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Using radCaptcha Via DotNetNuke Wrappers

23 Jun

When putting a form that is public facing we often need to add a captcha to help prevent bots from submitting our forms.  Historically there has been a control available within DotNetNuke that worked for this, but admittedly it didn't have the best customization nor was it the most "pretty" of them out there.  Ever since DotNetNuke has had the Telerik Controls a new option has been available yet its usage isn't the most widely documented.  In this post I'll show you how to use RadCaptcha in your own custom modules.

Why RadCaptcha?

Before I get too far into this I wanted to explain a bit about why you would use RadCaptcha over the existing DotNetNuke Captcha or another solution.  First for me is the ability to customize the output of the captcha.  If you look at the documentation from Telerik you will find options for audio, regeneration, and other items that help with the accessibility and usability of the captcha.  Additionally since this control has been wrapped with a DotNetNuke API it is easy for us to quickly integrate without needing to modify web.config files or distribute additional assemblies.

Implementing RadCaptcha

Implementation is actually quite simple for the basic steps.  First at the top of your control add the following Register Tag:

   1:  <%@ Register TagPrefix="dnn" Assembly="DotNetNuke.Web" 
   2:      Namespace="DotNetNuke.Web.UI.WebControls" %>

You might need to manually add a reference to DotNetNuke.Web.dll to your project if you get an error about the assembly not being found. From here you can add the Captcha to your form with basic configuration it might look like this:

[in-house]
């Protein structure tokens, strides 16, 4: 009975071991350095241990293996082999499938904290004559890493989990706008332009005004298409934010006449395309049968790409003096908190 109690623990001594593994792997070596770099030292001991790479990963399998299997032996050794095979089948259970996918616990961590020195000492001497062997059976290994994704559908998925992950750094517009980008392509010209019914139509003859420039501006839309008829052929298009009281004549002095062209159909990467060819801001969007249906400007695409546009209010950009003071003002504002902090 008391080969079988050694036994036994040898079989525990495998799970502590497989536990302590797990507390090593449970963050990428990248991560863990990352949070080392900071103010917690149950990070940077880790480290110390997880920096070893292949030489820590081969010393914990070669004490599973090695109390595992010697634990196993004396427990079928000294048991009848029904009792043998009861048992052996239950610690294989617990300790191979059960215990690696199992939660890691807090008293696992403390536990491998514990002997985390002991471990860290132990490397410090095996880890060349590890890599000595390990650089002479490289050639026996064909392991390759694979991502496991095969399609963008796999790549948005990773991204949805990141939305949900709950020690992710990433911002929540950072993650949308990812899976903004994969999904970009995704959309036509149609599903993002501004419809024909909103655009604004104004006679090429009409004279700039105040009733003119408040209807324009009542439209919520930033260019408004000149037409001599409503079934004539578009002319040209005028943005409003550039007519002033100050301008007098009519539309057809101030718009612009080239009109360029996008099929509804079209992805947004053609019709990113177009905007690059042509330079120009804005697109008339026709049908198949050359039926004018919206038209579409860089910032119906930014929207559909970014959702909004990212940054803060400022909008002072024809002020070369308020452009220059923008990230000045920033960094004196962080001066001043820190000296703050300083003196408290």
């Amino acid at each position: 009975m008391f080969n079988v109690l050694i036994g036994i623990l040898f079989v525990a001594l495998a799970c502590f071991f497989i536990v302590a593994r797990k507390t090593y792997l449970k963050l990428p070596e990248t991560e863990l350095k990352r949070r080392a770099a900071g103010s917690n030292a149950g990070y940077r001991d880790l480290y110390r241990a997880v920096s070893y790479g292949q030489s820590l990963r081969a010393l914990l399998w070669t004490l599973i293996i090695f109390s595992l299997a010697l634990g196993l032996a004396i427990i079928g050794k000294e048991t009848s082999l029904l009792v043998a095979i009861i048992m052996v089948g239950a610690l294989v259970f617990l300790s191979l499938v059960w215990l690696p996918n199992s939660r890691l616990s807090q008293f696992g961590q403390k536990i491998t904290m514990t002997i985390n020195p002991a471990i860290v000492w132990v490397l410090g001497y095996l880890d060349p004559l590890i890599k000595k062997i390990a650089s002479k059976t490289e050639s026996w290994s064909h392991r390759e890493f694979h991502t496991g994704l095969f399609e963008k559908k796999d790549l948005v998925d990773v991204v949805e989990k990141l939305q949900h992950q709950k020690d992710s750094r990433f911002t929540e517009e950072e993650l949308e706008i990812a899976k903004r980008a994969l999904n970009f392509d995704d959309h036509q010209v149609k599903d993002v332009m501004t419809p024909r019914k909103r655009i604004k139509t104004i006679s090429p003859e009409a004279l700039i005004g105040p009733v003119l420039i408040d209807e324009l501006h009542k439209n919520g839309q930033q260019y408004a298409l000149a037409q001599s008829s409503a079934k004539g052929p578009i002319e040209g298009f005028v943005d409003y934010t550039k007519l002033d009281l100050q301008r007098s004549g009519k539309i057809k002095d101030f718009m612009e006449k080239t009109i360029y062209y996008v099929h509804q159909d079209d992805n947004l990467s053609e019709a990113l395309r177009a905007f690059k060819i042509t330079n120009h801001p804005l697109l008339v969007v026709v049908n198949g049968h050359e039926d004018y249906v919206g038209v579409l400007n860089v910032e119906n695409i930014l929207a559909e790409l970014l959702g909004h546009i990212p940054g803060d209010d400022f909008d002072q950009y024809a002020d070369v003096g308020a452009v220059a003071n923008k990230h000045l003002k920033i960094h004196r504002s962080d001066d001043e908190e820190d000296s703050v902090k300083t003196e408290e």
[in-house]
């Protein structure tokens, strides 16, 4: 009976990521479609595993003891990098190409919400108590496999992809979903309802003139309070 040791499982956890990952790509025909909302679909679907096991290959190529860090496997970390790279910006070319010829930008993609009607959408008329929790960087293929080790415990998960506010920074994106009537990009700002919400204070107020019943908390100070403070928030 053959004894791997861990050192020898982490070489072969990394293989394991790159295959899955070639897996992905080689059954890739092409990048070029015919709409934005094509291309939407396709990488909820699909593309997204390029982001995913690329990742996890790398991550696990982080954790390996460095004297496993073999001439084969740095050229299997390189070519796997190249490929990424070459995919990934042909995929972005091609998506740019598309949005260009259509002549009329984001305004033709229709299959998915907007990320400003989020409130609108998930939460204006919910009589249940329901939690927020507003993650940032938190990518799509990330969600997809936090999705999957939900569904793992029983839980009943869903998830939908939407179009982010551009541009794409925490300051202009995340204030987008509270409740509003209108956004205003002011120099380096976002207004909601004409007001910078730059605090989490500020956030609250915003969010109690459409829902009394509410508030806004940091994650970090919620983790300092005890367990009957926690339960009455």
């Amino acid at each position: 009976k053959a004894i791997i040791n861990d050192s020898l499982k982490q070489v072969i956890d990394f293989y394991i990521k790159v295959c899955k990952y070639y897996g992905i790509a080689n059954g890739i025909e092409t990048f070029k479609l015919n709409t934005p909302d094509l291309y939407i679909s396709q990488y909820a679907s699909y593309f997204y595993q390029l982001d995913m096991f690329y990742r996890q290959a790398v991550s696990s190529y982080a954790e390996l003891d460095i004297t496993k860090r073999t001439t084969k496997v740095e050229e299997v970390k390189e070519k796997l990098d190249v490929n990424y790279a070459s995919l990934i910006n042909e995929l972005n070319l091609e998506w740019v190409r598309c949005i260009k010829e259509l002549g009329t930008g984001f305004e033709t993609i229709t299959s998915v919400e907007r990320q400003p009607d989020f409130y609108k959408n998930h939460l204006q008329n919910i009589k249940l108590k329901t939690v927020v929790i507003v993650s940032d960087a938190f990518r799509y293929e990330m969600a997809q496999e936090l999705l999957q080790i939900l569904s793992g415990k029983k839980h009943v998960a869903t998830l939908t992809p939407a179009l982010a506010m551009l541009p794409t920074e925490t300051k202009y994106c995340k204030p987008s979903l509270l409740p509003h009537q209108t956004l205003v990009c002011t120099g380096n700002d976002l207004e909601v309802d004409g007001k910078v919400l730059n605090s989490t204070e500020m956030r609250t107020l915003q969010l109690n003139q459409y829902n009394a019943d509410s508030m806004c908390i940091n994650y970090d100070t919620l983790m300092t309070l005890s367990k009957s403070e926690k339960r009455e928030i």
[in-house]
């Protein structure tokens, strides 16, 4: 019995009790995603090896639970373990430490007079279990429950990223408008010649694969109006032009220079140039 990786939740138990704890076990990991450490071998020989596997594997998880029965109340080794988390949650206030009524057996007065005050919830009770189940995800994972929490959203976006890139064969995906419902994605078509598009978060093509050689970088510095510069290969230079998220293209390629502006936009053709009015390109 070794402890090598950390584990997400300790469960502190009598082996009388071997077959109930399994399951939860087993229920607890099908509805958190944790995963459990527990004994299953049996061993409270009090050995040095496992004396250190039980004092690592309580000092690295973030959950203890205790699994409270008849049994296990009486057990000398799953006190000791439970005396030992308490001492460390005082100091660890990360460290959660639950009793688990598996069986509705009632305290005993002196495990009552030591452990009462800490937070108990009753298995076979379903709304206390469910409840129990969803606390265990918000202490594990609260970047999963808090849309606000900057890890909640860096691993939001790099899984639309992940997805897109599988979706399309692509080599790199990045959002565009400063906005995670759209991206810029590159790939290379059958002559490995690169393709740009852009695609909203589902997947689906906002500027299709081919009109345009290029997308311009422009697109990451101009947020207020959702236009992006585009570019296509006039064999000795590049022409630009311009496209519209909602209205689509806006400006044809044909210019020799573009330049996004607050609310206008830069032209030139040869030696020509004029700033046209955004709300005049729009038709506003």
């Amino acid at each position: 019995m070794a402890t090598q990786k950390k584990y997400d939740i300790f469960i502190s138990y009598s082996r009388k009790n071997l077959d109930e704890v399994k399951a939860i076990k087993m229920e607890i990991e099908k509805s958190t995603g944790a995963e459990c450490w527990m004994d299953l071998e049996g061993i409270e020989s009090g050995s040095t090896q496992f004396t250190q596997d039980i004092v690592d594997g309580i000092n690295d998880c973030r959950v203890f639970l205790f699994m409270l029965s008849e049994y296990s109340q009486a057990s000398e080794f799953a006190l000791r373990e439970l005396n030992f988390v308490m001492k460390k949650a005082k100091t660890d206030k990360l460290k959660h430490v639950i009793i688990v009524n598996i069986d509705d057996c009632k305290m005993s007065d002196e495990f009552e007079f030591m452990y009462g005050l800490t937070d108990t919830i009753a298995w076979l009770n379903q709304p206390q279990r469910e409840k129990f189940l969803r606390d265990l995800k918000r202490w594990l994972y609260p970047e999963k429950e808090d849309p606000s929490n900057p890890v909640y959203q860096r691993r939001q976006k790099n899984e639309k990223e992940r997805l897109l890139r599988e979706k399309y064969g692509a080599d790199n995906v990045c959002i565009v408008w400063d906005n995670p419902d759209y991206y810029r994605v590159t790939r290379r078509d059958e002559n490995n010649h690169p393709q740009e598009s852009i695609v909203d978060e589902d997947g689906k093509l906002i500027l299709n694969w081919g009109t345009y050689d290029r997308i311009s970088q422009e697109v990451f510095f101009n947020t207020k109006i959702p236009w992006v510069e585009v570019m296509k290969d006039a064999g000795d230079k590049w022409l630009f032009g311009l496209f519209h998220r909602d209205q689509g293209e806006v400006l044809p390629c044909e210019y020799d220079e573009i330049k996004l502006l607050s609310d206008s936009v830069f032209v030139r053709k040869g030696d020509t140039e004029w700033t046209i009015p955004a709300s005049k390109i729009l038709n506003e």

1:  <div class="dnnFormItem" >
   2:      <dnn:DnnCaptcha ID="ctlCaptcha" 
   3:           CaptchaWidth="300" EnableRefreshImage="True" 
   4:           CaptchaTextBoxLabel="Please type the characters you see 
   5:                 in the image into the text box above."
   6:           runat="server" 
   7:           ErrorMessage="The typed code must match the image, 
   8:                 please try again"/>
   9:  </div>

Now that you have this done you can simply check ctlCaptcha.IsValid in the code-behind and you are done!

But Wait There's More

That was quick and easy to do, but there is one piece of implementation that is still missing. And that is controlling the styles. Although I dropped this into a form styled with the default Form Pattern styles it doesn't look correct. The default rendering with the above options looks similar to the below.

bad captcha setup

As you can see the display is all jumbled, the inputs are on the left the label is on the right and things are going everywhere. Thankfully I've found a little snippet of CSS that will help. Add the following to your module.css.

   1:  .dnnForm .dnnFormItem .RadCaptcha 
   2:  { margin-left:32%; }
   3:   
   4:  .dnnForm .dnnFormItem .RadCaptcha LABEL 
   5:  { width: inherit; float: left; }

Conclusion

After including the above listed CSS you will see that the captcha now appears like the following:

Although my image is a bit distorted above you can see that they all line up neatly. I hope this helps some of you, as i know this was a "process" for me.

This article has been cross-posted to my blog at DotNetNuke.com.

tags: DNN, DNN Development, .NET 4.0, Quick Tips, .NET 4.5
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